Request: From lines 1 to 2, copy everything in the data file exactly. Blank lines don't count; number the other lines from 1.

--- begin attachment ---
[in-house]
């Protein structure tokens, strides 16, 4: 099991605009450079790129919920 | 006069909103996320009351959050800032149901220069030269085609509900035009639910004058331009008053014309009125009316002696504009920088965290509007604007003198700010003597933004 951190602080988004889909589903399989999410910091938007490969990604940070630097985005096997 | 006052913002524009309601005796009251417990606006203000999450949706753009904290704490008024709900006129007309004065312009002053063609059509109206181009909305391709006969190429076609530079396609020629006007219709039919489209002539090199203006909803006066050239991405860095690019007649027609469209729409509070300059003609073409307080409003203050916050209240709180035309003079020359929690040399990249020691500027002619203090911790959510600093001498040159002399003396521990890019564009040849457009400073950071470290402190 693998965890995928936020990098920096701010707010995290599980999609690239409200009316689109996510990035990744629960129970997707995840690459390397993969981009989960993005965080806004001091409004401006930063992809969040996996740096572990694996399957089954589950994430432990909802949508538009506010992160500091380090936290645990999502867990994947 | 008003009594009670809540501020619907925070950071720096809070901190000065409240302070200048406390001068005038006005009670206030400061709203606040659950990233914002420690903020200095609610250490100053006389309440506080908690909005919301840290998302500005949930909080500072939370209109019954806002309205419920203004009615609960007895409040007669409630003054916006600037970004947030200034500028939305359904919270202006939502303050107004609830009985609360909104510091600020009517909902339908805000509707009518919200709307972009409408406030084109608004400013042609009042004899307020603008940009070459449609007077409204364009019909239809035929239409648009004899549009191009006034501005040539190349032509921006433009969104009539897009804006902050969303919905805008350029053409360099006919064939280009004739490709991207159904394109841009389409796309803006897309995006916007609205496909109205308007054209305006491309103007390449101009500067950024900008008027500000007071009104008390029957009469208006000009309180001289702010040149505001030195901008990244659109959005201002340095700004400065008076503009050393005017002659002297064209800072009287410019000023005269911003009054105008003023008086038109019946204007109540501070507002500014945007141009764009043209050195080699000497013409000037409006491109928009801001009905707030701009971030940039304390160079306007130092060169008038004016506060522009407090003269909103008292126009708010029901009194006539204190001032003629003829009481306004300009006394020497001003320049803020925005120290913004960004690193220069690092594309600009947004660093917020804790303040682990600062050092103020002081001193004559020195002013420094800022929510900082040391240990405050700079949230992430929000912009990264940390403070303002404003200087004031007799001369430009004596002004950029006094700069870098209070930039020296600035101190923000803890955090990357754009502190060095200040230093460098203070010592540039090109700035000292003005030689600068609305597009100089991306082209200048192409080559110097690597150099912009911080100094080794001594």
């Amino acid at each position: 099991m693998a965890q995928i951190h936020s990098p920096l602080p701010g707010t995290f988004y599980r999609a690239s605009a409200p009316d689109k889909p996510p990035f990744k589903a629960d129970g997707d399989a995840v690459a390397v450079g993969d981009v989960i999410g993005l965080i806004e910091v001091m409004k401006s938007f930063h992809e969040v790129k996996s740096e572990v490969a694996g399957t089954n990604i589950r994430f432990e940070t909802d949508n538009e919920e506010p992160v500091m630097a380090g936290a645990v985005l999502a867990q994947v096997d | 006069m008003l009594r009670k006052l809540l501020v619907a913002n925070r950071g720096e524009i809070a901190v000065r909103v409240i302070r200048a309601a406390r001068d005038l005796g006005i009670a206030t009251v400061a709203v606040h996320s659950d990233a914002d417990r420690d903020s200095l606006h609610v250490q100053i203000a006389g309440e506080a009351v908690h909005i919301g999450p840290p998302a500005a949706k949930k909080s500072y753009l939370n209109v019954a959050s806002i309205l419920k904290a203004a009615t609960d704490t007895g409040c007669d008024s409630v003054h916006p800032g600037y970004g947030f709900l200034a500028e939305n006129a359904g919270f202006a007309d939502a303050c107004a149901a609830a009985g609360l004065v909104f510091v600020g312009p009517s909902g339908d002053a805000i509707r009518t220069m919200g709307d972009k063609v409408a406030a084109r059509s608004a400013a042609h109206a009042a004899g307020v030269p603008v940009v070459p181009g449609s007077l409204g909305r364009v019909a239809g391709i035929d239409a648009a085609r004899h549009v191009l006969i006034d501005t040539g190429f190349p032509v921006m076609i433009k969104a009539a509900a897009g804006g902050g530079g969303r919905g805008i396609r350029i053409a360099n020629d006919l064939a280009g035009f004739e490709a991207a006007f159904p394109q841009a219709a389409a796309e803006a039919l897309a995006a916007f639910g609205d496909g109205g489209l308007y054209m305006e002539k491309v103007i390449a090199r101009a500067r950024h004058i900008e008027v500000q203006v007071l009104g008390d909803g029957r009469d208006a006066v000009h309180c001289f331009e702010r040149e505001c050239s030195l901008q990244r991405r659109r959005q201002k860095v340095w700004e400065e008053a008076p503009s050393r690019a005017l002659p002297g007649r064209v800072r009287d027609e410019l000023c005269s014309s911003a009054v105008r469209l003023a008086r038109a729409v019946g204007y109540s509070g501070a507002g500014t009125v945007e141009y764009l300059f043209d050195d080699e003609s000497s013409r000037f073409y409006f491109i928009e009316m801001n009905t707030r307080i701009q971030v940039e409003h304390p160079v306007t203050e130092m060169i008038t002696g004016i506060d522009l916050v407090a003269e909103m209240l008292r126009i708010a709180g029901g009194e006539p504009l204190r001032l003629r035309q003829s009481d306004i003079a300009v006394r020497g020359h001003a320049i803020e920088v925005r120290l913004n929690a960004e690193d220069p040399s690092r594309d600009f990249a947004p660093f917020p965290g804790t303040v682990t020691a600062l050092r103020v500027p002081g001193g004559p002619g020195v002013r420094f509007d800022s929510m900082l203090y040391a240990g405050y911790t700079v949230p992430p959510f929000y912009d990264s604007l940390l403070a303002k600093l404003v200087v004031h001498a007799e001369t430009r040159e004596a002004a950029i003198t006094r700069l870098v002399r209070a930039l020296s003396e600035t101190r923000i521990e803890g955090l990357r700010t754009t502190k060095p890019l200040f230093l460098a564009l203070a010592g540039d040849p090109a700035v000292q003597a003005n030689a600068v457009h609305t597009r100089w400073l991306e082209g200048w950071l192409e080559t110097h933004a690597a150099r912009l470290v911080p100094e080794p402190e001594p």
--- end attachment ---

[in-house]
């Protein structure tokens, strides 16, 4: 099991605009450079790129919920 | 006069909103996320009351959050800032149901220069030269085609509900035009639910004058331009008053014309009125009316002696504009920088965290509007604007003198700010003597933004 951190602080988004889909589903399989999410910091938007490969990604940070630097985005096997 | 006052913002524009309601005796009251417990606006203000999450949706753009904290704490008024709900006129007309004065312009002053063609059509109206181009909305391709006969190429076609530079396609020629006007219709039919489209002539090199203006909803006066050239991405860095690019007649027609469209729409509070300059003609073409307080409003203050916050209240709180035309003079020359929690040399990249020691500027002619203090911790959510600093001498040159002399003396521990890019564009040849457009400073950071470290402190 693998965890995928936020990098920096701010707010995290599980999609690239409200009316689109996510990035990744629960129970997707995840690459390397993969981009989960993005965080806004001091409004401006930063992809969040996996740096572990694996399957089954589950994430432990909802949508538009506010992160500091380090936290645990999502867990994947 | 008003009594009670809540501020619907925070950071720096809070901190000065409240302070200048406390001068005038006005009670206030400061709203606040659950990233914002420690903020200095609610250490100053006389309440506080908690909005919301840290998302500005949930909080500072939370209109019954806002309205419920203004009615609960007895409040007669409630003054916006600037970004947030200034500028939305359904919270202006939502303050107004609830009985609360909104510091600020009517909902339908805000509707009518919200709307972009409408406030084109608004400013042609009042004899307020603008940009070459449609007077409204364009019909239809035929239409648009004899549009191009006034501005040539190349032509921006433009969104009539897009804006902050969303919905805008350029053409360099006919064939280009004739490709991207159904394109841009389409796309803006897309995006916007609205496909109205308007054209305006491309103007390449101009500067950024900008008027500000007071009104008390029957009469208006000009309180001289702010040149505001030195901008990244659109959005201002340095700004400065008076503009050393005017002659002297064209800072009287410019000023005269911003009054105008003023008086038109019946204007109540501070507002500014945007141009764009043209050195080699000497013409000037409006491109928009801001009905707030701009971030940039304390160079306007130092060169008038004016506060522009407090003269909103008292126009708010029901009194006539204190001032003629003829009481306004300009006394020497001003320049803020925005120290913004960004690193220069690092594309600009947004660093917020804790303040682990600062050092103020002081001193004559020195002013420094800022929510900082040391240990405050700079949230992430929000912009990264940390403070303002404003200087004031007799001369430009004596002004950029006094700069870098209070930039020296600035101190923000803890955090990357754009502190060095200040230093460098203070010592540039090109700035000292003005030689600068609305597009100089991306082209200048192409080559110097690597150099912009911080100094080794001594």